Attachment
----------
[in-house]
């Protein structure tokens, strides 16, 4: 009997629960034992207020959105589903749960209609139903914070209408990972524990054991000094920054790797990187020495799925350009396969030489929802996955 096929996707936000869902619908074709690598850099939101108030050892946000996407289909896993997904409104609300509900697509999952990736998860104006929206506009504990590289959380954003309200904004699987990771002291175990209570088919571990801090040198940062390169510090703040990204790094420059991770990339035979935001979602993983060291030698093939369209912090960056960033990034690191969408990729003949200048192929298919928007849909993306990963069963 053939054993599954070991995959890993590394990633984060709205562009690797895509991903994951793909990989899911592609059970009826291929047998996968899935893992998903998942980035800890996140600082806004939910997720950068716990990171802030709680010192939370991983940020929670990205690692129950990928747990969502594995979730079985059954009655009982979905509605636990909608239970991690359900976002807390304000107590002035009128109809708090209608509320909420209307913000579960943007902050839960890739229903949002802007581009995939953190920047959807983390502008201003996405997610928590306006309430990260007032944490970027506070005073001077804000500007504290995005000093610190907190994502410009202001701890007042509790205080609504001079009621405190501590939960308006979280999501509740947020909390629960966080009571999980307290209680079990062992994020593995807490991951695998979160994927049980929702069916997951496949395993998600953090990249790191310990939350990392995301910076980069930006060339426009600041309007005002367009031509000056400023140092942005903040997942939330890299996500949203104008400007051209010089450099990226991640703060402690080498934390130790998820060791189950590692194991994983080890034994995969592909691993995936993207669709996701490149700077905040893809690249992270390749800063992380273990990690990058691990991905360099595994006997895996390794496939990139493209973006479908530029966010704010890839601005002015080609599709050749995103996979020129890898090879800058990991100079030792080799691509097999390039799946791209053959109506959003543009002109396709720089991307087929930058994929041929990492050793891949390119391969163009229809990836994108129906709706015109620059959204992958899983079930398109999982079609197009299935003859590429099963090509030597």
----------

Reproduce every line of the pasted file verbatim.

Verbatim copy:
[in-house]
């Protein structure tokens, strides 16, 4: 009997629960034992207020959105589903749960209609139903914070209408990972524990054991000094920054790797990187020495799925350009396969030489929802996955 096929996707936000869902619908074709690598850099939101108030050892946000996407289909896993997904409104609300509900697509999952990736998860104006929206506009504990590289959380954003309200904004699987990771002291175990209570088919571990801090040198940062390169510090703040990204790094420059991770990339035979935001979602993983060291030698093939369209912090960056960033990034690191969408990729003949200048192929298919928007849909993306990963069963 053939054993599954070991995959890993590394990633984060709205562009690797895509991903994951793909990989899911592609059970009826291929047998996968899935893992998903998942980035800890996140600082806004939910997720950068716990990171802030709680010192939370991983940020929670990205690692129950990928747990969502594995979730079985059954009655009982979905509605636990909608239970991690359900976002807390304000107590002035009128109809708090209608509320909420209307913000579960943007902050839960890739229903949002802007581009995939953190920047959807983390502008201003996405997610928590306006309430990260007032944490970027506070005073001077804000500007504290995005000093610190907190994502410009202001701890007042509790205080609504001079009621405190501590939960308006979280999501509740947020909390629960966080009571999980307290209680079990062992994020593995807490991951695998979160994927049980929702069916997951496949395993998600953090990249790191310990939350990392995301910076980069930006060339426009600041309007005002367009031509000056400023140092942005903040997942939330890299996500949203104008400007051209010089450099990226991640703060402690080498934390130790998820060791189950590692194991994983080890034994995969592909691993995936993207669709996701490149700077905040893809690249992270390749800063992380273990990690990058691990991905360099595994006997895996390794496939990139493209973006479908530029966010704010890839601005002015080609599709050749995103996979020129890898090879800058990991100079030792080799691509097999390039799946791209053959109506959003543009002109396709720089991307087929930058994929041929990492050793891949390119391969163009229809990836994108129906709706015109620059959204992958899983079930398109999982079609197009299935003859590429099963090509030597």